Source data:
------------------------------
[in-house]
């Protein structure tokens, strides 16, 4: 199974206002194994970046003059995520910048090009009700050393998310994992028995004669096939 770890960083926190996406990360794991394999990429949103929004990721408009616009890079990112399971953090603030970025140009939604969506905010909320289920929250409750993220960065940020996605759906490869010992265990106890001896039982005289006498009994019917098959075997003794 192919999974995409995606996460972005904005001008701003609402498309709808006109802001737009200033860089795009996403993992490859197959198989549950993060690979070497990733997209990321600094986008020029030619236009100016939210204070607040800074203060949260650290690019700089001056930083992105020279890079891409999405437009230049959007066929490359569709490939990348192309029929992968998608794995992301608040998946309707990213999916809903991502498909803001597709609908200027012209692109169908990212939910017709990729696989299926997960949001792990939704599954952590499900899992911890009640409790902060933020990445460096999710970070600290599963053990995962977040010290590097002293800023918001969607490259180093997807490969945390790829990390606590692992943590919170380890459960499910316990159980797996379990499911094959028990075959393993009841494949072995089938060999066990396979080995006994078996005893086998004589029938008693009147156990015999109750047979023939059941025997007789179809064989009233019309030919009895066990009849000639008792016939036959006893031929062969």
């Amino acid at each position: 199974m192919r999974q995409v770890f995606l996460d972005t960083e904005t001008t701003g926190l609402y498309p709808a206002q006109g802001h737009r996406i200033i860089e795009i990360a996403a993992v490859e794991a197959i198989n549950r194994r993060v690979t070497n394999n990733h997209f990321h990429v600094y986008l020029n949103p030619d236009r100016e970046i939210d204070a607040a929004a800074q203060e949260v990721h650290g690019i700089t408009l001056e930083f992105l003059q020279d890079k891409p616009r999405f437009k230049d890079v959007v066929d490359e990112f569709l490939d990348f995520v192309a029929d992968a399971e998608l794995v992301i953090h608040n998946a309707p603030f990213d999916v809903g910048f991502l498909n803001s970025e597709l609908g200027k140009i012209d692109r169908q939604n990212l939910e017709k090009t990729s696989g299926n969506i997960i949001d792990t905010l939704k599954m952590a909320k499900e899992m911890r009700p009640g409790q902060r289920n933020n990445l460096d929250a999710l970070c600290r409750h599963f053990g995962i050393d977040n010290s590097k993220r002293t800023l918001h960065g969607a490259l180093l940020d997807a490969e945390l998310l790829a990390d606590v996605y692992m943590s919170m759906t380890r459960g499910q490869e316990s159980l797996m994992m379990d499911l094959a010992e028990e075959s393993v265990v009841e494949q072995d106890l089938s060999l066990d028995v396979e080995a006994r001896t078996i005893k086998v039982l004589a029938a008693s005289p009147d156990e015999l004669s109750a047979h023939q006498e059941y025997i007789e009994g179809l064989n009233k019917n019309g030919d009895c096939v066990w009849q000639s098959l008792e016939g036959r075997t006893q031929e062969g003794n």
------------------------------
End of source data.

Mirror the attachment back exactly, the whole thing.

[in-house]
């Protein structure tokens, strides 16, 4: 199974206002194994970046003059995520910048090009009700050393998310994992028995004669096939 770890960083926190996406990360794991394999990429949103929004990721408009616009890079990112399971953090603030970025140009939604969506905010909320289920929250409750993220960065940020996605759906490869010992265990106890001896039982005289006498009994019917098959075997003794 192919999974995409995606996460972005904005001008701003609402498309709808006109802001737009200033860089795009996403993992490859197959198989549950993060690979070497990733997209990321600094986008020029030619236009100016939210204070607040800074203060949260650290690019700089001056930083992105020279890079891409999405437009230049959007066929490359569709490939990348192309029929992968998608794995992301608040998946309707990213999916809903991502498909803001597709609908200027012209692109169908990212939910017709990729696989299926997960949001792990939704599954952590499900899992911890009640409790902060933020990445460096999710970070600290599963053990995962977040010290590097002293800023918001969607490259180093997807490969945390790829990390606590692992943590919170380890459960499910316990159980797996379990499911094959028990075959393993009841494949072995089938060999066990396979080995006994078996005893086998004589029938008693009147156990015999109750047979023939059941025997007789179809064989009233019309030919009895066990009849000639008792016939036959006893031929062969």
């Amino acid at each position: 199974m192919r999974q995409v770890f995606l996460d972005t960083e904005t001008t701003g926190l609402y498309p709808a206002q006109g802001h737009r996406i200033i860089e795009i990360a996403a993992v490859e794991a197959i198989n549950r194994r993060v690979t070497n394999n990733h997209f990321h990429v600094y986008l020029n949103p030619d236009r100016e970046i939210d204070a607040a929004a800074q203060e949260v990721h650290g690019i700089t408009l001056e930083f992105l003059q020279d890079k891409p616009r999405f437009k230049d890079v959007v066929d490359e990112f569709l490939d990348f995520v192309a029929d992968a399971e998608l794995v992301i953090h608040n998946a309707p603030f990213d999916v809903g910048f991502l498909n803001s970025e597709l609908g200027k140009i012209d692109r169908q939604n990212l939910e017709k090009t990729s696989g299926n969506i997960i949001d792990t905010l939704k599954m952590a909320k499900e899992m911890r009700p009640g409790q902060r289920n933020n990445l460096d929250a999710l970070c600290r409750h599963f053990g995962i050393d977040n010290s590097k993220r002293t800023l918001h960065g969607a490259l180093l940020d997807a490969e945390l998310l790829a990390d606590v996605y692992m943590s919170m759906t380890r459960g499910q490869e316990s159980l797996m994992m379990d499911l094959a010992e028990e075959s393993v265990v009841e494949q072995d106890l089938s060999l066990d028995v396979e080995a006994r001896t078996i005893k086998v039982l004589a029938a008693s005289p009147d156990e015999l004669s109750a047979h023939q006498e059941y025997i007789e009994g179809l064989n009233k019917n019309g030919d009895c096939v066990w009849q000639s098959l008792e016939g036959r075997t006893q031929e062969g003794n």